Help with Grief - Midtown

Help with Grief - Midtown

January 21, 2024 • Rev. Mindie Moore

A Little Help Here: Grief

Ruth 1:19-22

We’re in week three of our series “A Little Help Here” and today we’re talking about a topic that is probably the most tender thing we’ll look at over these five weeks. Today we’re talking about Grief. Now, last week, we talked about change, and if you weren’t here, I want to invite you to check out the podcast recording of that sermon. Because as I was thinking about these two things, change and grief, there’s a lot of overlap. There’s a lot of loss, of navigating, and trying to figure out what life looks like in the midst of these things.

But I think even as challenging as change can be, grief can be a lot harder to talk about. Because there have been SO many unhelpful things that have been said about grief and to grieving people. Maybe you’ve had this experience, or you know someone who has, OR you’ve been in the position where you’ve tried to figure out WHAT to say or how to be around someone who is grieving, and it feels kind of overwhelming.

Death and grief are really hard for a lot of us to talk about and process. There’s even a Bluey episode about it (SLIDE) —so that’s how you know it’s a challenging topic that adults need help with! But seriously- what do we do when grief comes our way? How do we process and heal and keep going?

You know, one of the things that makes me saddest as a pastor, is that I have heard SO many times—way TOO many times—that for grieving people, of all the places they can go, that

sometimes church can be one of the least safe spaces to bring their grief. I hope you haven’t had that experience, but if you have, I want you to know that today, we’re going to try and MAKE this place just a little bit safer for it. For all the nuances and complications that grief brings, you can bring them here today.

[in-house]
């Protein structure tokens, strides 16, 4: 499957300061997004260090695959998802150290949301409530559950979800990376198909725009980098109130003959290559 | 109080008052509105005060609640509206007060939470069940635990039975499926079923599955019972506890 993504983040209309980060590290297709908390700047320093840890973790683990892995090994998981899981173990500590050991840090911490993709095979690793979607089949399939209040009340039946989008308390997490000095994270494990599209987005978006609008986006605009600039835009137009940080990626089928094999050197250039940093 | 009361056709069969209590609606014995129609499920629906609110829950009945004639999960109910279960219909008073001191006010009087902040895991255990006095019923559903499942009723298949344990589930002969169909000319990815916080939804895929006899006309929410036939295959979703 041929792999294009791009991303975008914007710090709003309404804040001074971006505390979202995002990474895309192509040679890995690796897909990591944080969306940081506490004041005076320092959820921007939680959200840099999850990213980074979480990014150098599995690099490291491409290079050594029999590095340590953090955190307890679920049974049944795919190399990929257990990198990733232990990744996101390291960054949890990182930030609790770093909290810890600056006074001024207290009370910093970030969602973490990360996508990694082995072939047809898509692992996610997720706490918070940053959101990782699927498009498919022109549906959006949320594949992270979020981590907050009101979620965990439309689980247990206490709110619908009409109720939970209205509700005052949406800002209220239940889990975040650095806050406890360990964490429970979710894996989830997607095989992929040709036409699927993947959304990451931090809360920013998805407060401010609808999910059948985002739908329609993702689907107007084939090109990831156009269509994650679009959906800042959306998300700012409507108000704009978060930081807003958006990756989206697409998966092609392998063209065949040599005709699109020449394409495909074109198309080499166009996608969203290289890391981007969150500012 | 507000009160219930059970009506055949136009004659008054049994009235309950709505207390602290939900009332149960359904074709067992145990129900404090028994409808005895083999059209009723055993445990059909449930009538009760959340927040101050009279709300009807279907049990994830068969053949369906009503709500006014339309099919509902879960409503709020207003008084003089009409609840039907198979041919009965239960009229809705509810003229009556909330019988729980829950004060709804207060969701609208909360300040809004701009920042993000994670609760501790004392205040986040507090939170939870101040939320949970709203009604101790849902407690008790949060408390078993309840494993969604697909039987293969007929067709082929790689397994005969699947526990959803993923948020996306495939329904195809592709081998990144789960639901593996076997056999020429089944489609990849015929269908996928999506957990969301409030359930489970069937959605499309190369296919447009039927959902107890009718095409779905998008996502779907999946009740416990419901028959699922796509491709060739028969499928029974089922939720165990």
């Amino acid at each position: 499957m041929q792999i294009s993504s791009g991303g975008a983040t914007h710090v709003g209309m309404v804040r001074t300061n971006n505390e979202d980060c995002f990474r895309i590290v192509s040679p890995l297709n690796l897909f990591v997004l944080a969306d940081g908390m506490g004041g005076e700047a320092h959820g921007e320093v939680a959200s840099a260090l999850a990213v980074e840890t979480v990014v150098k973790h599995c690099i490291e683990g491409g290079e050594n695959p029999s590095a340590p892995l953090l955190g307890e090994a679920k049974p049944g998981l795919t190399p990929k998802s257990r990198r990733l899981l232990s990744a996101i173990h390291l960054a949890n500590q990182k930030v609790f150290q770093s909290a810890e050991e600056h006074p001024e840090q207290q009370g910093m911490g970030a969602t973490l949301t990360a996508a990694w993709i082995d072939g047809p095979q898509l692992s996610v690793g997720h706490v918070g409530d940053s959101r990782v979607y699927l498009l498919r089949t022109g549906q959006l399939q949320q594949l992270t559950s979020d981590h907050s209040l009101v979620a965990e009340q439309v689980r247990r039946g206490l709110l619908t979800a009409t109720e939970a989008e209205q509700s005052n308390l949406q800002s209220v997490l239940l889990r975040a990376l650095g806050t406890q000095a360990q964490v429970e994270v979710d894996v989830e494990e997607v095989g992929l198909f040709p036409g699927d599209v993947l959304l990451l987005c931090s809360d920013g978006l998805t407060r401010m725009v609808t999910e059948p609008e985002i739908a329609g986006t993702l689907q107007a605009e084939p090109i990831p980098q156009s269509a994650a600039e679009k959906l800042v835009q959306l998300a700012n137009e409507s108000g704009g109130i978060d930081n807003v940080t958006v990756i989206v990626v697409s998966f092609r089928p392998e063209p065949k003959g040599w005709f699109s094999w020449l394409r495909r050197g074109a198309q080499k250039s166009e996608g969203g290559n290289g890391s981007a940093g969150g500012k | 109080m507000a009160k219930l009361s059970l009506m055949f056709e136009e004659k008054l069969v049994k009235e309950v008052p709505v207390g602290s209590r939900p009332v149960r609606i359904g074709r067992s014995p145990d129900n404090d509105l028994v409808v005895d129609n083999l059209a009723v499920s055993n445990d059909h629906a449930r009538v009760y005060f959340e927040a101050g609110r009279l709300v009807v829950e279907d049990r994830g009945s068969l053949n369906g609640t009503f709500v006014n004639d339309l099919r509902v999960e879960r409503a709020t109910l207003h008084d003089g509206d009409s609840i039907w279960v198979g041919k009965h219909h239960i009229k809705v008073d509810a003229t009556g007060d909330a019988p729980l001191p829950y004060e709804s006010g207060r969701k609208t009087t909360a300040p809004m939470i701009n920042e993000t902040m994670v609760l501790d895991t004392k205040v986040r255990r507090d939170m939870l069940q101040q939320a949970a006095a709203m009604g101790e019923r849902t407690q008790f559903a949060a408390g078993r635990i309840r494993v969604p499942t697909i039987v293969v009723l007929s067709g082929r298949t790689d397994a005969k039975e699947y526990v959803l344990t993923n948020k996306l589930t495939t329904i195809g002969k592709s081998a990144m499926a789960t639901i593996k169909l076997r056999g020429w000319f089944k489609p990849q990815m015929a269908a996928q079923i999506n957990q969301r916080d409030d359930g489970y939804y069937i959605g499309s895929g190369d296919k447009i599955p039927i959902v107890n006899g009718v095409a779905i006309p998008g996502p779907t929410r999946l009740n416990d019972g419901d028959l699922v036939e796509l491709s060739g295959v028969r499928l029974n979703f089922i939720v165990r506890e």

And as we talk about this today, I just want to acknowledge at the very top- (SLIDE)

Grief is complicated because relationships are complicated.

And so today’s message, it might bring up some weird, hard stuff for you. If you’ve lost someone or you’ve lost something, it’s just not a clear cut easy to follow process. It involves unpacking hurt and misunderstandings, and missing someone and figuring out what life looks like now. So this isn’t going to be a “5 easy steps to overcoming grief” sermon. I’m not sure we DO overcome it. But it will be a message about how we move through grief in a way that believes hope might be possible and lets God be part of the picture.

And one of the best documented stories of grief in the Bible is the book of Ruth. If you’re not familiar with this book, it’s a pretty short one, only 4 chapters, and it’s in the Old Testament, between the books of Judges and 1 Samuel- right after the story of Moses and the Exodus and before the Kings come on the scene. And the book of Ruth, sandwiched in between these really big historical accounts, is the story of a family. And it’s the story of a family going through a season of massive loss.

Naomi is the matriarch, and in a short period of time, she loses her husband and both sons. And not only is that a relational blow, I mean, it’s hard to imagine that level of loss, but in their context, it was a huge moment of instability. Naomi and her husband had been driven from their homes as refugees because of a famine, to a neighboring country called Moab. They settle down, the sons get married, they are living their lives. But then Naomi’s husband dies first, and later, both sons die too.

So you’ve got not one, but THREE widows—Naomi, Orpah, and Ruth. And when we meet Naomi, she is in what I would call survival mode. Maybe you’ve been there, when you’ve lost someone. You are sad, and your heart is broken...but also you need to get some stuff done. And so that’s where Naomi is at first. And she KNOWS her culture, she knows that these three women sticking together might sound great, but there’s not much of a future for any of them if this is the plan. So she tells Orpah and Ruth, her Moabite daughters in law, she says—look, this is your home, not mine. You have a chance to start over, to find new husbands, to have a future. The clock is ticking, so let’s go our separate ways.

And Orpah listens...but Ruth says no. She’s sticking with Naomi. No matter what that costs, no matter how hard it is. Wherever Naomi is going, Ruth is going too.